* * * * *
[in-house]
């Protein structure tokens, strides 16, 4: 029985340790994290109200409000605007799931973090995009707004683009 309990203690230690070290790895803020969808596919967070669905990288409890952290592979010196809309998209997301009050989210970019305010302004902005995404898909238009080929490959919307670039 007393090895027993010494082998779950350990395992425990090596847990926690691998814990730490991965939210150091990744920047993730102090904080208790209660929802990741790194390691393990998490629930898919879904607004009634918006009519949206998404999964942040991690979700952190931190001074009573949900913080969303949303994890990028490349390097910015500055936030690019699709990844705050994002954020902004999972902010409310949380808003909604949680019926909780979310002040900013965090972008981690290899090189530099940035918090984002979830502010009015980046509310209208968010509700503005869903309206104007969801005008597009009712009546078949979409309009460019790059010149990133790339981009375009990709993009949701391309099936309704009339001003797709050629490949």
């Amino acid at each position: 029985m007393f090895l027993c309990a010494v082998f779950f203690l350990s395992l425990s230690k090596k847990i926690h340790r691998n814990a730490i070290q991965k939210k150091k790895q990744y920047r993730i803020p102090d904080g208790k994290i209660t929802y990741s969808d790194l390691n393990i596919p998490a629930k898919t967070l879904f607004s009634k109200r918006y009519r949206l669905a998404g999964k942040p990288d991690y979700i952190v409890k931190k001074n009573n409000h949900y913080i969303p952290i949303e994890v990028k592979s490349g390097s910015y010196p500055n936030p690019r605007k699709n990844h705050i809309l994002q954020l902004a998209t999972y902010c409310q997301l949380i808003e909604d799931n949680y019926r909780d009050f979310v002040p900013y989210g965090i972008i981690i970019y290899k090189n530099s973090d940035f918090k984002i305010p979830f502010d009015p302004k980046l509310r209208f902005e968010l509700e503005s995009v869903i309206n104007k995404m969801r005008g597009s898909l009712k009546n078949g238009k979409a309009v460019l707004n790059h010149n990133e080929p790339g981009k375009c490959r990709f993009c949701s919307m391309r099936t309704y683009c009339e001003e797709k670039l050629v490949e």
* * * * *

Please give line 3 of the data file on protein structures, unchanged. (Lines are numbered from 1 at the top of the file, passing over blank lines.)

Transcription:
């Amino acid at each position: 029985m007393f090895l027993c309990a010494v082998f779950f203690l350990s395992l425990s230690k090596k847990i926690h340790r691998n814990a730490i070290q991965k939210k150091k790895q990744y920047r993730i803020p102090d904080g208790k994290i209660t929802y990741s969808d790194l390691n393990i596919p998490a629930k898919t967070l879904f607004s009634k109200r918006y009519r949206l669905a998404g999964k942040p990288d991690y979700i952190v409890k931190k001074n009573n409000h949900y913080i969303p952290i949303e994890v990028k592979s490349g390097s910015y010196p500055n936030p690019r605007k699709n990844h705050i809309l994002q954020l902004a998209t999972y902010c409310q997301l949380i808003e909604d799931n949680y019926r909780d009050f979310v002040p900013y989210g965090i972008i981690i970019y290899k090189n530099s973090d940035f918090k984002i305010p979830f502010d009015p302004k980046l509310r209208f902005e968010l509700e503005s995009v869903i309206n104007k995404m969801r005008g597009s898909l009712k009546n078949g238009k979409a309009v460019l707004n790059h010149n990133e080929p790339g981009k375009c490959r990709f993009c949701s919307m391309r099936t309704y683009c009339e001003e797709k670039l050629v490949e």